The Clipper announced it will resume service, after a 14 month hiatus, with sailings to the San Juan Islands and whale watching cruises on May 28. Argosy said it is also resuming five daily harbor cruises on the same day, with a locks cruise as well on June 18.
For the Clipper, it has been a long and painful ride to this point.
“It's been one of the most difficult times in our history, I've been here 34 years,” said Clipper CEO David Gudgel, who had to reduce staff from a peak of 200 to just eight employees. “We’re pretty excited to as we say start making smoke and bubbles again.”
The Clipper’s issues have been related to the health and safety crisis, as well as the continuing border closure. The “Victoria Clipper” is the bread and butter of the business, but was a victim of the pandemic dynamic. It is considered a small craft that doesn’t fall under the same category as larger cruise ships.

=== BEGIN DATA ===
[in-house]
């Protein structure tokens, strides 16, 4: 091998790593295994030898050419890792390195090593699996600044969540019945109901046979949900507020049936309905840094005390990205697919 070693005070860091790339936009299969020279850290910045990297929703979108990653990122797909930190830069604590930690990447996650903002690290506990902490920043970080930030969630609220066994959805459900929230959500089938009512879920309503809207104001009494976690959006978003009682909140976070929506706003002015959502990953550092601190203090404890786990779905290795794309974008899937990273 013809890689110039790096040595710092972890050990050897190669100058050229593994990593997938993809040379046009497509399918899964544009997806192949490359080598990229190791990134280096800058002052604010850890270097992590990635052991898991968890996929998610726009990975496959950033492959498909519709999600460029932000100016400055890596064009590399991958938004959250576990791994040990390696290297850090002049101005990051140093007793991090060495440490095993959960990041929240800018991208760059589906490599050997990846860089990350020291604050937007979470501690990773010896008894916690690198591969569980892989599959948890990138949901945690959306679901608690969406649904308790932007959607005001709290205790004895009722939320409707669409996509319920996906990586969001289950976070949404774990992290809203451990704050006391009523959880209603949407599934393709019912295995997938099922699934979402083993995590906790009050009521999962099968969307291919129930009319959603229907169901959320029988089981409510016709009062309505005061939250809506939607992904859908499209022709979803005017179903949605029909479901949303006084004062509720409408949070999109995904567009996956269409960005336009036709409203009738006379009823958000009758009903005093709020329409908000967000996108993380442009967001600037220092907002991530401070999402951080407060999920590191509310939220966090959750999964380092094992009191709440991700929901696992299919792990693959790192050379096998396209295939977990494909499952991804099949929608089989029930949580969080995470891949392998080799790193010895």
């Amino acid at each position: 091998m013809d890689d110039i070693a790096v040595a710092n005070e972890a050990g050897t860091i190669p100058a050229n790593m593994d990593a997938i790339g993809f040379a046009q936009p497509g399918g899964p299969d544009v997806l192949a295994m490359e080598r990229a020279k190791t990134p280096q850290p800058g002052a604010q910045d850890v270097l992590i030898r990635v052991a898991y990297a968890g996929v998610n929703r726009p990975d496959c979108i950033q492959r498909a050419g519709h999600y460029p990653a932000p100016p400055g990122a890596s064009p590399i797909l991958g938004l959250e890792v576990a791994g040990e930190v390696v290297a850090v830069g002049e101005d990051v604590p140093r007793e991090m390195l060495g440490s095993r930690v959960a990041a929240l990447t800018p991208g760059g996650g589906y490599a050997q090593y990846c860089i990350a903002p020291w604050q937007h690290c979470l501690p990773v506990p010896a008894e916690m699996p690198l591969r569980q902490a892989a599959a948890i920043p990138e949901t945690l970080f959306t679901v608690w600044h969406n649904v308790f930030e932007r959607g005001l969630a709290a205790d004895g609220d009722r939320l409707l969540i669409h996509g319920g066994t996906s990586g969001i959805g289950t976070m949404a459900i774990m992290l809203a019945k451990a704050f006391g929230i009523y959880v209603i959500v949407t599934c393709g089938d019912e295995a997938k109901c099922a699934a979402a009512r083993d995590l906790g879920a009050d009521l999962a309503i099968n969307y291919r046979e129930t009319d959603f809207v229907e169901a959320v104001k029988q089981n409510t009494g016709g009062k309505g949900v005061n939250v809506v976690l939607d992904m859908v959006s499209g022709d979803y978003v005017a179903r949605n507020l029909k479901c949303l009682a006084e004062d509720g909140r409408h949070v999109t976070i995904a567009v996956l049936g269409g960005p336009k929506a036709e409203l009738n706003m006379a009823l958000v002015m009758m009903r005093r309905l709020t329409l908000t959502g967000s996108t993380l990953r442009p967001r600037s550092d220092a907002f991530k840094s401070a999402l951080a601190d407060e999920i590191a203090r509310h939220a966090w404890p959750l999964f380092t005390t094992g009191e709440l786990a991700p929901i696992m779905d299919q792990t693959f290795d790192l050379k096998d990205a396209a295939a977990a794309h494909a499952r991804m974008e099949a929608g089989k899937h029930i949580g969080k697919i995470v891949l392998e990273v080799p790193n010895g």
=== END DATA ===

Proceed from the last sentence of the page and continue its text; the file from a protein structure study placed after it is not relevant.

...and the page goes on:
Those vessels, which brought 1.2 million people to Seattle in 2019, have also been absent during the pandemic. Transport Canada already signaled that the lucrative Alaska trips would not be allowed in 2021. But a bill, approved by the U.S. Senate, and sponsored by Alaska Republican Lisa Murkowski, would eliminate a years old penalty of foreign vessels passing through two U.S. ports.
The legislation has prompted optimism inside the Port of Seattle offices that at least some cruise ships could port here in July or August of this year.
Individual lines are also suggesting they’ll only allow vaccinated passengers on board, or require rapid testing of children. There were 217 vessel stops in Seattle in 2019, according to the Port.
Gudgel said his company has even floated the idea of a seafaring clinic, much like the Clipper did in 2004 when flu vaccines were in short supply.
But in the meantime, it will be good to be sailing again.
“We're pretty excited,” he said.